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Joho: Culture is an echo chamber

After a couple of years, I’ve actually published another issue of my old ‘zine. Why so long between issues? Basically, blogging ate my zine.

Here’s the table of contents. The main article is, unsurprisingly, the first one:

Culture is an echo chamber: We all hate echo chambers in which a bunch of yahoos convince one another that they’re right. But, our fear of echo chambers can blind us to their important social role. Just take a look at…

In love with linked data: The Semantic Web requires a lot of engineering. So along comes this scrappy contender that says we ought to just make our data public and see what happens. Brilliant!

Too Big to Know: I worked on a book for a couple of years, and now it’s out. Yay?

Report from the DPLA platform: Surprisingly, I’m interim head of the project building the software platform for the Digital Public Library of America. Here’s what’s going on.

Contest: #Stories
If history were written in hashtags.

3 Responses to “Joho: Culture is an echo chamber”

  1. Being on a business trip to Paris, I could not consume all of new posts to your zine but one – “In love with linked data”.

    That’s great and simple explanation what LD (and LOD) initiative is all about. Thanks !

    For years I witnessed your delicate “opposition” to the SW as it was initially proposed. I agreed with some thoughts (mainly from EiM book), disagreed with some other.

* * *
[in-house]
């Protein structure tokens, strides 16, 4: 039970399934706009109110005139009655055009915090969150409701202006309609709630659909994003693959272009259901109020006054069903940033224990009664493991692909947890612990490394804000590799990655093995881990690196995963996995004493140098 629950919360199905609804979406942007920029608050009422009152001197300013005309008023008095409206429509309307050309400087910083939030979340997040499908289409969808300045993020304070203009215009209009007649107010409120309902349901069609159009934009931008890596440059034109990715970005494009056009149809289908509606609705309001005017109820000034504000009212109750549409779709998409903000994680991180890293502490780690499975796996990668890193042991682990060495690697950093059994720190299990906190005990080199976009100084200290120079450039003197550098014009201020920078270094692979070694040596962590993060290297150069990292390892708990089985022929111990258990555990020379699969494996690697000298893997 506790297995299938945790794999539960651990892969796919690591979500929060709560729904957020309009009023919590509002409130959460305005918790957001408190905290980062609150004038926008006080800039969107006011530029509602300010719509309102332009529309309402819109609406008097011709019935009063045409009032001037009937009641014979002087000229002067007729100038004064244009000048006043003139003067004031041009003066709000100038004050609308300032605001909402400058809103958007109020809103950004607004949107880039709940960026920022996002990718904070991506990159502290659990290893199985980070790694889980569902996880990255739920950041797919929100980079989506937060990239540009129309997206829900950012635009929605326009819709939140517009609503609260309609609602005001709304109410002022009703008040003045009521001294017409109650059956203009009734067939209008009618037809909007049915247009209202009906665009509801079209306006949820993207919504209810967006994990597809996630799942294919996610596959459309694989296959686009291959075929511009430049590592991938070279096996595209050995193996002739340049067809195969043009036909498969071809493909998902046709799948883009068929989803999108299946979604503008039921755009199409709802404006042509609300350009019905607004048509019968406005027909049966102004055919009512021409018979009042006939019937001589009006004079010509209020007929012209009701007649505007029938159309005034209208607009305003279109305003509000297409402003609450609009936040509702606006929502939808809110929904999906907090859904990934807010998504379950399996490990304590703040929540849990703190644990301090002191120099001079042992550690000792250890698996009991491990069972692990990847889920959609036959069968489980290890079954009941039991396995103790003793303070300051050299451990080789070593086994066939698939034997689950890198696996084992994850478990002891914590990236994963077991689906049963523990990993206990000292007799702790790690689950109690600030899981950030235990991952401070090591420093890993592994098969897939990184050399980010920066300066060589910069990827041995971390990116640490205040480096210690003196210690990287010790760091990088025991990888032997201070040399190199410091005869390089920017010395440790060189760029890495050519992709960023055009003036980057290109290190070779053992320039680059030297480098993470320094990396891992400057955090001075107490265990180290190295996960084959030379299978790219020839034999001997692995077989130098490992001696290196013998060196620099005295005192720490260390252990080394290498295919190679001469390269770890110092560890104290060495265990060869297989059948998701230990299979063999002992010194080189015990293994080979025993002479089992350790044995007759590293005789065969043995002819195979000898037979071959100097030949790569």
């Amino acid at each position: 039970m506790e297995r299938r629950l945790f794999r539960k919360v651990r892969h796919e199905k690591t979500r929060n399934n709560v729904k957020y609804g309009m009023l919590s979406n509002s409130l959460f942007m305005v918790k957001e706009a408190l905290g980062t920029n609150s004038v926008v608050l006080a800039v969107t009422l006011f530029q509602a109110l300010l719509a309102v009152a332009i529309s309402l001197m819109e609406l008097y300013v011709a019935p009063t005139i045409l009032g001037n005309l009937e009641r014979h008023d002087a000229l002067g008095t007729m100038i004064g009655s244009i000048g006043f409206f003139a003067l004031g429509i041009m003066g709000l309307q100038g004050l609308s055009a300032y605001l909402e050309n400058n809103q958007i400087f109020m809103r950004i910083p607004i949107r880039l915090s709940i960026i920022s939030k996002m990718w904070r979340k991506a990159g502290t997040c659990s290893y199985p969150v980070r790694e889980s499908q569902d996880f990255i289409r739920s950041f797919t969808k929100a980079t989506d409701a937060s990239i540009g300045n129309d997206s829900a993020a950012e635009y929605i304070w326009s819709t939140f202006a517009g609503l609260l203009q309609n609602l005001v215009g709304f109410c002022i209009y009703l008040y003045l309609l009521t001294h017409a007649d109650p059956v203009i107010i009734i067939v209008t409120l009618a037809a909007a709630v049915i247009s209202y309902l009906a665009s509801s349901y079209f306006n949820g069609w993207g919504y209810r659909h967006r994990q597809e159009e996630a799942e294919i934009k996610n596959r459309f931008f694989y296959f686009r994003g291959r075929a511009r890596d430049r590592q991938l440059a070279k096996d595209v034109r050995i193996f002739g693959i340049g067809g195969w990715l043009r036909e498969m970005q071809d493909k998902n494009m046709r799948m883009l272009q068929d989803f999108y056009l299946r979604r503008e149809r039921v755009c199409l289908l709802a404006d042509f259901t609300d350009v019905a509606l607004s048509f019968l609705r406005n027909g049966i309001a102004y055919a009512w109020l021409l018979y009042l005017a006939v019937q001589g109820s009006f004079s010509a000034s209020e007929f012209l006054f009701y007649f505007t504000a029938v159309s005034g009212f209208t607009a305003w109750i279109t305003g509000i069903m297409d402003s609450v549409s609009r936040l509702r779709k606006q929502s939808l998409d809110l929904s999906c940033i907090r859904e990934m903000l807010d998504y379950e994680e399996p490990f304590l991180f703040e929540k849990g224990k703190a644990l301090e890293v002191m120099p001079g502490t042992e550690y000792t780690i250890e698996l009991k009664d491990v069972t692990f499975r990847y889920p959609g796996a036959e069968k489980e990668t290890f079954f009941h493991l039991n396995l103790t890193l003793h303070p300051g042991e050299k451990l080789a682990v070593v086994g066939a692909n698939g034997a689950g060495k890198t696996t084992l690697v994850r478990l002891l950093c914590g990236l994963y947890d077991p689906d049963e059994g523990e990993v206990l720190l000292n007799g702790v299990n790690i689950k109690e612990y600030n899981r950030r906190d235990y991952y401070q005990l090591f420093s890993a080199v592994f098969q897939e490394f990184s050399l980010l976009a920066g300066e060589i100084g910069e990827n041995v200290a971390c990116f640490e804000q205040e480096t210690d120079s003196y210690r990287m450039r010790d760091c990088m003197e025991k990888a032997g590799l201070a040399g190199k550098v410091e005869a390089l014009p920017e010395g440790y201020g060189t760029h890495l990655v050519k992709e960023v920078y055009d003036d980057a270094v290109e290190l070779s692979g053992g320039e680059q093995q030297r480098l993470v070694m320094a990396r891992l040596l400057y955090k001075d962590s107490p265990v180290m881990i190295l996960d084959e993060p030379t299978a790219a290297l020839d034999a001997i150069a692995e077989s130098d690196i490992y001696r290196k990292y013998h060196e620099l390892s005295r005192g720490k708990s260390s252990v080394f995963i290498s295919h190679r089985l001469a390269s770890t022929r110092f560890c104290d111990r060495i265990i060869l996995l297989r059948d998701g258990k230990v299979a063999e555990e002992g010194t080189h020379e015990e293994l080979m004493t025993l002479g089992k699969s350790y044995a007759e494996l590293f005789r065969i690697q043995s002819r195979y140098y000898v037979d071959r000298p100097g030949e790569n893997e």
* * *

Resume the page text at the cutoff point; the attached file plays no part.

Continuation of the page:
And I always have been confronting my own admiration of SW with Cory Doctorow’s “meta-crap” manifesto (even recently during a meeting with Yahoo/Google key panel in Berlin I did so, this time “against”

    I think SW is great and the reason that LD is so beautiful is because it uses those ingenuous SW inventions (URI, semantic links etc). But I also think we need to confront it,
    we need to be its advocatus diaboli – just to make it better, or to understand it better…

    LD is light is simple, is to grand SW like XML (and maybe HTML) to its grand-parent SGML…

    And is for us, not for these morons “machines” :-)

    I like it and promote it too… (e.g. : here)

    Thanks David !

  2. I meant ingenious not ingenuous !
    but maybe it was also a good way of praising SW :-)

  3. Thanks, Mirek. My attitude has been similarly ambiguous. I do like the approach because it’s more modest and incremental. It’s the attempt to get everything right that concerns me.

    The comparison to SGML is entirely apt. It is in fact my involvement in some SGML efforts in the late 80’s and early 90’s that set many of my biases/prejudices about attempts to drive conformity to complex standards.

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